The level now reached for 2021 contrasts with the planning figures for 2022 and 2023 that both amount to around 4.3 billion euros. If the federal government sticks to these figures, climate finance is expected to take on a significantly lower level in 2022 and 2023 (see Fig. 2) than what has been reached in 2021, despite the German pledge to increase budget allocations for climate finance to at least six billion euros per year by 2025, confirmed by Chancellor Olaf Scholz at this year’s G7 summit. The refusal by the government to increase climate finance in 2022 and 2023 is unlikely to help trust-building with developing countries and instead sends a problematic signal from the German government just days ahead of the upcoming UN Climate Change Conference COP27 in Sharm El Sheikh, Egypt.

Fig. 2: German climate finance 2017-2025

Fig. 2: German Climate Finance 2017-2025

If the federal government sticks to its current planning figures, cliamte finance would decrease in in 2022 and 2023 if compared to achieved levels in 2021. Clarification on government plans is urgently needed here. In any case, however, the federal government is not on a growth path toward its 6 billion euros pledge. Also shown is a 2025 target of eight billion euros in budgetary allocations for climate finance, a target that we consider more adequate given Germany’s economic capabities.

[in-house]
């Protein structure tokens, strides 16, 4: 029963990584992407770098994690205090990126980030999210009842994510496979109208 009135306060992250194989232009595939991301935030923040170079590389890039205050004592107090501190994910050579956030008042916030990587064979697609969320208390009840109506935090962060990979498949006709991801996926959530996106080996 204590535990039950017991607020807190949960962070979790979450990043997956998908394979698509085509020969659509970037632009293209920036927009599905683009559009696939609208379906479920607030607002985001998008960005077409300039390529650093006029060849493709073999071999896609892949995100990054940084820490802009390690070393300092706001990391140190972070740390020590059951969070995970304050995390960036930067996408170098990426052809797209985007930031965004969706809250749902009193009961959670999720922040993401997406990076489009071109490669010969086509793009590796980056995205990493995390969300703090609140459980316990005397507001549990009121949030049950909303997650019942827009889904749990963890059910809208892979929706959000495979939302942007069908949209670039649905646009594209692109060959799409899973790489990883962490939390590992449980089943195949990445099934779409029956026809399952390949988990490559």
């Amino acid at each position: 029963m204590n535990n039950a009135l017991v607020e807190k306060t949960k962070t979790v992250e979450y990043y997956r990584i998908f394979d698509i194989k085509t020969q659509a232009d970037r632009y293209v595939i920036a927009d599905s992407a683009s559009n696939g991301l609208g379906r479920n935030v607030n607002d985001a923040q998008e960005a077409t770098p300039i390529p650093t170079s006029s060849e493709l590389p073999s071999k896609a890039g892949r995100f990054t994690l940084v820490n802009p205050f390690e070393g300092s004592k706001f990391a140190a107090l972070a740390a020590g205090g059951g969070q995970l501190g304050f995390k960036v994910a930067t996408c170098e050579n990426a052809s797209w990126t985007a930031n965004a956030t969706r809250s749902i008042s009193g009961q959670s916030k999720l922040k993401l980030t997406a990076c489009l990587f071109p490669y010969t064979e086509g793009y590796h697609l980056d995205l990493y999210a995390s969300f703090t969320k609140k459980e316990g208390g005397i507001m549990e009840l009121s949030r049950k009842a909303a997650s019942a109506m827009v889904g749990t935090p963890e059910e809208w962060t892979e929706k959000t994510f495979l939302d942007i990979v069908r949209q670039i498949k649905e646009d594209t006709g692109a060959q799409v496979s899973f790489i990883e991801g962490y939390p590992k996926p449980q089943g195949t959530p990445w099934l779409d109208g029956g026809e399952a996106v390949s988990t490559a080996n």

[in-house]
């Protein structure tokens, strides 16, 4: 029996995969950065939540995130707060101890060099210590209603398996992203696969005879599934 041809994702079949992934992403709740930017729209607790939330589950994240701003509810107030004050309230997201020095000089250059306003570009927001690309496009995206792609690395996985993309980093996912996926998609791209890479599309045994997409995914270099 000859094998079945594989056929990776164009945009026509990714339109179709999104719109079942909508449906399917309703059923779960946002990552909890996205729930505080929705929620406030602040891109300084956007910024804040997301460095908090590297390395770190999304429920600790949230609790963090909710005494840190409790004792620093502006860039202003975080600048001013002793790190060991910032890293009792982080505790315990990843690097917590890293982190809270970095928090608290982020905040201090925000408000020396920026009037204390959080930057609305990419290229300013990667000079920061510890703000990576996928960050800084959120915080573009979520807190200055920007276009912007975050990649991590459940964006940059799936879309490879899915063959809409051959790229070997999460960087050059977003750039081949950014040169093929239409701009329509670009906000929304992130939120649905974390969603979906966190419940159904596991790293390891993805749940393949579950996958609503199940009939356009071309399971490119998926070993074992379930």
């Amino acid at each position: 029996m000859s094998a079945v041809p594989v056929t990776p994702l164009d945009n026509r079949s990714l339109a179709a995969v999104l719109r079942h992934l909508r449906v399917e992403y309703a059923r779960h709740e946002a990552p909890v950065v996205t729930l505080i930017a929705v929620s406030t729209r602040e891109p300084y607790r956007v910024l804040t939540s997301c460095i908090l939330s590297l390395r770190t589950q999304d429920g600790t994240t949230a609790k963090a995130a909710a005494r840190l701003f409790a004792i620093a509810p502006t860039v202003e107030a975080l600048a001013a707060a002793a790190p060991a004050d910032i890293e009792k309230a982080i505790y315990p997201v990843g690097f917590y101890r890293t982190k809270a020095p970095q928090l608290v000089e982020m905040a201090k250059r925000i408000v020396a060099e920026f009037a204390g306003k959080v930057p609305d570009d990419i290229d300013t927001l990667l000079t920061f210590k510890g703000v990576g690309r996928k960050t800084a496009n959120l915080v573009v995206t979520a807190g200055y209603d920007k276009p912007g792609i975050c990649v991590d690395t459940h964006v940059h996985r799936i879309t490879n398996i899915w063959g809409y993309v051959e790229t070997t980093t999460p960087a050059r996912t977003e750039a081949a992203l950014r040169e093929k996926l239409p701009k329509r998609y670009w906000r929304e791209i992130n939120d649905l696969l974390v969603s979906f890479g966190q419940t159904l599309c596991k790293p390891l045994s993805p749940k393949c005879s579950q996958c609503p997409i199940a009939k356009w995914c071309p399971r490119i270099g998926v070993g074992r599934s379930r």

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The discrepancy between the planning figures and the realised amounts of the past years is somewhat surprising – especially as the government does not provide any reasons for the phenomenon. Perhaps the forecasting tools used to prepare the planning figures are too conservative, or the ex-post reporting system is too lax – it is no secret that the climate relevance of reported projects and programs is often credited too generously in the reporting. Or, the conspicuous overshooting over the planning figures may also mean that increasing climate finance levels come, at least in part, at the expense of other development priorities. While often different goals can be combined – for example, if the expansion of basic energy supply is based on renewable energies from the outset – this is not always possible. If, for example, adaptation measures are put in place to maintain past yields in agriculture, provided funds may merely keep the status quo for people and their livelihoods at the backdrop of the worsening climate crisis, without any additional development dividend.